The Ethiopians pan roast their coffee. So it stands to reason that Ethiopian coffee would be a good choice for pan roasting, and I've found that to be true. I've had problems with pan roasting other coffees, but Yirgacheffe was very easy to pan roast.

Here is a video of me pan roasting some Yirgacheffe at my daughter's house in Arlington when I first started learning to roast coffee. I had the gas stove on medium heat. You will need a way to cool down the beans once you finish. And you need to know that the beans will continue to roast even after you remove them from the heat UNTIL you get the temperature down.
I poured them between two metal colanders in front of a fan (outside) at first until I found a better way.


Most excellent! Information you have shared. Don't forget the coffee beans that went down in the stove top.
 

M0del_31

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Switched to decaf. Don’t need near as much anymore. Went from 3 to 1 cup per day. Just does not taste as good.
 

DrHenley

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Part Seven - The stages of roasting

When roasting coffee, you have to go through several stages. The temperatures given are the internal bean temperatures, which is different from the temperature you can measure outside the beans. During the initial states, the external temperature (measured) is higher than the internal bean temperature. Up until around 400°F you are heating the bean, but around that temperature, exothermal reactions are beginning to create heat inside the bean and the internal temperature may exceed the measured external temperature. At this point you begin to hear what is called the "First Crack" which often sounds exactly popcorn popping. The pressures inside the beans break the fibrous structure of the bean and they puff up. The volume of beans inside the roaster begins to increase at this point.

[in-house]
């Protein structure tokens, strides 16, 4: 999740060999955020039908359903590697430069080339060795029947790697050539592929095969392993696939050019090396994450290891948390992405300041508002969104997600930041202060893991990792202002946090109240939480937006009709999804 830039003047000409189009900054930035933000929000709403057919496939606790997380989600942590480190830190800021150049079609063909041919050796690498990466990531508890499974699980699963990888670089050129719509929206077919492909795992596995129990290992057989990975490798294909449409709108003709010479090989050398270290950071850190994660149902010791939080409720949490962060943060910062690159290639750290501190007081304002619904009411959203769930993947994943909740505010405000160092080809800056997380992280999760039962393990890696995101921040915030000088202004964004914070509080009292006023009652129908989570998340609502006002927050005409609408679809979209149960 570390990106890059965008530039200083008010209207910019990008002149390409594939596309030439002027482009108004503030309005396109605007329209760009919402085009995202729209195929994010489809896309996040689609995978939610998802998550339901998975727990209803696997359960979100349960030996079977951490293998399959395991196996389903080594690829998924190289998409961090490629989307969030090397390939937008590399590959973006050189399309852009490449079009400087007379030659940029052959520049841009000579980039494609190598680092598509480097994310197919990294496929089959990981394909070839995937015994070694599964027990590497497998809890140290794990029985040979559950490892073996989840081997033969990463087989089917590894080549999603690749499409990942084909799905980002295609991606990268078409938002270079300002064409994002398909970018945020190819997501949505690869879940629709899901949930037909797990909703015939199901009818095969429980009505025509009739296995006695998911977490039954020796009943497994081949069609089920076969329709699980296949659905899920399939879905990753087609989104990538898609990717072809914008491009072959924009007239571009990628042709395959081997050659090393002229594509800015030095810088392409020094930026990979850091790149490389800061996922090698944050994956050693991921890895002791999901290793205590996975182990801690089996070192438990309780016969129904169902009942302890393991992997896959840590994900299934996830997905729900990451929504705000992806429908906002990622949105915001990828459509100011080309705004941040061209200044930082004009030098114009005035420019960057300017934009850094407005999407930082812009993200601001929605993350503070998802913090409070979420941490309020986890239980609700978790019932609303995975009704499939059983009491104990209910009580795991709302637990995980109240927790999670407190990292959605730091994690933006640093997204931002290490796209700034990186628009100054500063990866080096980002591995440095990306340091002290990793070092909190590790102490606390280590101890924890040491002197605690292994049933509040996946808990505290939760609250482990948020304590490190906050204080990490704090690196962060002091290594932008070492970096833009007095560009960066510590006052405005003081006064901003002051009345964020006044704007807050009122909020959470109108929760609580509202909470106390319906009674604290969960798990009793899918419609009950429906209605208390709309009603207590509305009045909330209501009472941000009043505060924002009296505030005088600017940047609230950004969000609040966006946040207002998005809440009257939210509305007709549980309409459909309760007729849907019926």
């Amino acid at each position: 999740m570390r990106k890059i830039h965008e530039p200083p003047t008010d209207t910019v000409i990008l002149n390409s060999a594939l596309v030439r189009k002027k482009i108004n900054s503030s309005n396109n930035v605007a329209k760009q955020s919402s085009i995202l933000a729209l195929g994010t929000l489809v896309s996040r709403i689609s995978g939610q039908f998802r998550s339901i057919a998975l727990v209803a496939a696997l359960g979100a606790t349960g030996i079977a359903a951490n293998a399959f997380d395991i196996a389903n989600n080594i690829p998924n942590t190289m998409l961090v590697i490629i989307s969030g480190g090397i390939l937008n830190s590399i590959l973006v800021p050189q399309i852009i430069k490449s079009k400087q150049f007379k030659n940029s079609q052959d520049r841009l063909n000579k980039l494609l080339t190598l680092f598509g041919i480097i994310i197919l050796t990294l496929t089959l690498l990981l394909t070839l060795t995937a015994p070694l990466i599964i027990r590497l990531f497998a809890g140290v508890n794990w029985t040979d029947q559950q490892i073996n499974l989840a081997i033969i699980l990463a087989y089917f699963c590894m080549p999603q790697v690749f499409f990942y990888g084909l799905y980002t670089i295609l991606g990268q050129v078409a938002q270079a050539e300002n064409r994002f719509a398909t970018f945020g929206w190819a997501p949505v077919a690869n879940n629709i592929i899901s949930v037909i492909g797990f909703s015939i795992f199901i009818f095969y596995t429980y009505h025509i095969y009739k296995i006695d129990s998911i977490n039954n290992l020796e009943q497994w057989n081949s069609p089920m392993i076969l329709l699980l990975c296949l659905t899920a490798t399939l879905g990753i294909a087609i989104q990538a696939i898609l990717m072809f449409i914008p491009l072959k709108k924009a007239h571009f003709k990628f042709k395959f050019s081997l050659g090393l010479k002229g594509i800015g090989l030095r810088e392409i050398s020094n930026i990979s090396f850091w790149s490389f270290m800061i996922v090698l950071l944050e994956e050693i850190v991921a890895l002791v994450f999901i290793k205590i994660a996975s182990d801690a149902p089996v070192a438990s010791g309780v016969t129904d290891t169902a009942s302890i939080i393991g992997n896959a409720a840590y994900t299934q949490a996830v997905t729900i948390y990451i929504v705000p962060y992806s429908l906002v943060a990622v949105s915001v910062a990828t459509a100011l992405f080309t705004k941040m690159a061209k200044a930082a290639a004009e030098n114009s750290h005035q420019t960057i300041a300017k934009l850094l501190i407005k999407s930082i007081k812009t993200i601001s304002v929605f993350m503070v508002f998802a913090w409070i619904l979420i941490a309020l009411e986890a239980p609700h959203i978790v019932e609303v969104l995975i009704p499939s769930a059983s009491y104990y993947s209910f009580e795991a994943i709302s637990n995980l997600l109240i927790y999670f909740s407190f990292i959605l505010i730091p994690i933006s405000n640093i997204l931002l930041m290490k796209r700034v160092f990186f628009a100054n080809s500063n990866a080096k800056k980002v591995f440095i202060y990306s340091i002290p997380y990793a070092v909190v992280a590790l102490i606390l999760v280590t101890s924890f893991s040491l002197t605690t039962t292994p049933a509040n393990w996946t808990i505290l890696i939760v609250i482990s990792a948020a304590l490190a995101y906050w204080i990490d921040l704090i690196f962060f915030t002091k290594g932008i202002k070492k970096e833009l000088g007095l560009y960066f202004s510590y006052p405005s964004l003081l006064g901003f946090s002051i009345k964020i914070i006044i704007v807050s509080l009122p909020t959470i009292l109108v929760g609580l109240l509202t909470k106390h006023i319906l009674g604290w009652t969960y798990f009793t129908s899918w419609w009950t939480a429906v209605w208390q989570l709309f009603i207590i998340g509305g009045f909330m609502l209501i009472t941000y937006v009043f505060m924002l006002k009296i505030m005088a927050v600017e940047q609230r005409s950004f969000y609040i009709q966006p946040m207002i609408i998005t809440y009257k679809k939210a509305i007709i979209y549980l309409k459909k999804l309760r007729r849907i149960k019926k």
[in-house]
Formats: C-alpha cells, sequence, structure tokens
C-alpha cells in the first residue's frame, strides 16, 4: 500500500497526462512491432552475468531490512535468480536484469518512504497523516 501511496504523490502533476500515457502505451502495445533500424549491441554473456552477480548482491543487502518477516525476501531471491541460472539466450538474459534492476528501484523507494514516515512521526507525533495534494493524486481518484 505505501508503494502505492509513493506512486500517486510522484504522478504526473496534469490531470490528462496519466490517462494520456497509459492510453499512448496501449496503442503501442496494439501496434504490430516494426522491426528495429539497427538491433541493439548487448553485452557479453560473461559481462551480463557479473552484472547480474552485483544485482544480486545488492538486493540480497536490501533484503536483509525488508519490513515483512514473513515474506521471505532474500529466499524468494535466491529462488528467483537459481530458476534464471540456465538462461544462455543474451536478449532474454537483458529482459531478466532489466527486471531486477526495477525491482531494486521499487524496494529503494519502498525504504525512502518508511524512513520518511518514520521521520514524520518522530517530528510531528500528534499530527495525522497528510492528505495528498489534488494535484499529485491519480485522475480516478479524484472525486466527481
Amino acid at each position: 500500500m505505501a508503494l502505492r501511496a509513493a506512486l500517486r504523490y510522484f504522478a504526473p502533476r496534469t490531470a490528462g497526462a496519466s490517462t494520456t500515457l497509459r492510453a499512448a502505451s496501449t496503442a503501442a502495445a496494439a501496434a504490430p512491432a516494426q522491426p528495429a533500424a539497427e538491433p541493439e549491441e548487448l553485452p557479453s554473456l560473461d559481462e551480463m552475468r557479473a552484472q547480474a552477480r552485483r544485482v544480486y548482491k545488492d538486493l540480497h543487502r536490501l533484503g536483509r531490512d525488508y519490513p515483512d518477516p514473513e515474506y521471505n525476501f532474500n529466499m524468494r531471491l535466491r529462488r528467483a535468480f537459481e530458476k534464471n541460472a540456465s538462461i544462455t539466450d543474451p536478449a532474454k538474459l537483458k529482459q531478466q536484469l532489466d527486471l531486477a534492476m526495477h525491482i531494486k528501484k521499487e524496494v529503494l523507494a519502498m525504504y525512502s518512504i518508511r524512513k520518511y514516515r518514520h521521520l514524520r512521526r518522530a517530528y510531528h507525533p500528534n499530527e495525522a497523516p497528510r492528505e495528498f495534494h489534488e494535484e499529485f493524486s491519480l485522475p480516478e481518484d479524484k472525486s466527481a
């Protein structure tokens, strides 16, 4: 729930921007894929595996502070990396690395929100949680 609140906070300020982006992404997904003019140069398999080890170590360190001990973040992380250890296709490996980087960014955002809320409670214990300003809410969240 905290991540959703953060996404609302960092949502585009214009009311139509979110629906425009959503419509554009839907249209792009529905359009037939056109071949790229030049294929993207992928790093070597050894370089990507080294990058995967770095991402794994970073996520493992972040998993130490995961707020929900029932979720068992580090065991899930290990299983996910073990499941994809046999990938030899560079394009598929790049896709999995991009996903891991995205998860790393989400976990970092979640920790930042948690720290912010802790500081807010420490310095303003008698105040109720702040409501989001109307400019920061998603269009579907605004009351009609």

The reason I like to use over a pound and a half of beans in my roaster, is because below that amount, the thermometer probe is not inside the beans but actually just measuring the air temperature inside the drum. Above that amount the probe is buried in beans and the temperature reading is more accurate.

Stage 0: Green Coffee
Green coffee is not always literally green, but sometimes it is. The color depends on how it is processed. It is very hard (may even break your grinder) and usually has an unpleasant odor.
Y9sFMXV.png


Stage 1: Drying phase ~ 320 °F, 160 °C
Green coffee has water in it, and that has to be removed before you can roast the coffee. As this progresses, the coffee beans will turn to a straw color (if they aren't already) and then start to darken. Different smells will come from the beans, hay smell at one point, baked bread at another, etc. This is not in any way shape or form drinkable during this stage.
cfnP2xN.png

When all the water is driven off, some chemical reactions start to take place. Among them, caramelization of sugars, and the Maillard reaction,. but those are only two of hundreds (maybe thousands) of reactions occurring during the roasting.

Stage 2: Cinnamon Roast ~ 385 °F, 196 °C
0S3qnp7.png

This is the light end of light roast coffee. Some coffees are drinkable at this roast level, most coffees are not. At this stage, the First Crack is just beginning. You will usually hear one or two stray POPs before the First Crack is continuous. If you want to try this level, I'd recommend trying Mexican La Laja Honey Process (if you can find it). Or any honey process coffee. Honey process coffee leaves some of the pulp of the coffee cherry in during processing which makes it sweet. It doesn't have any actual honey in it.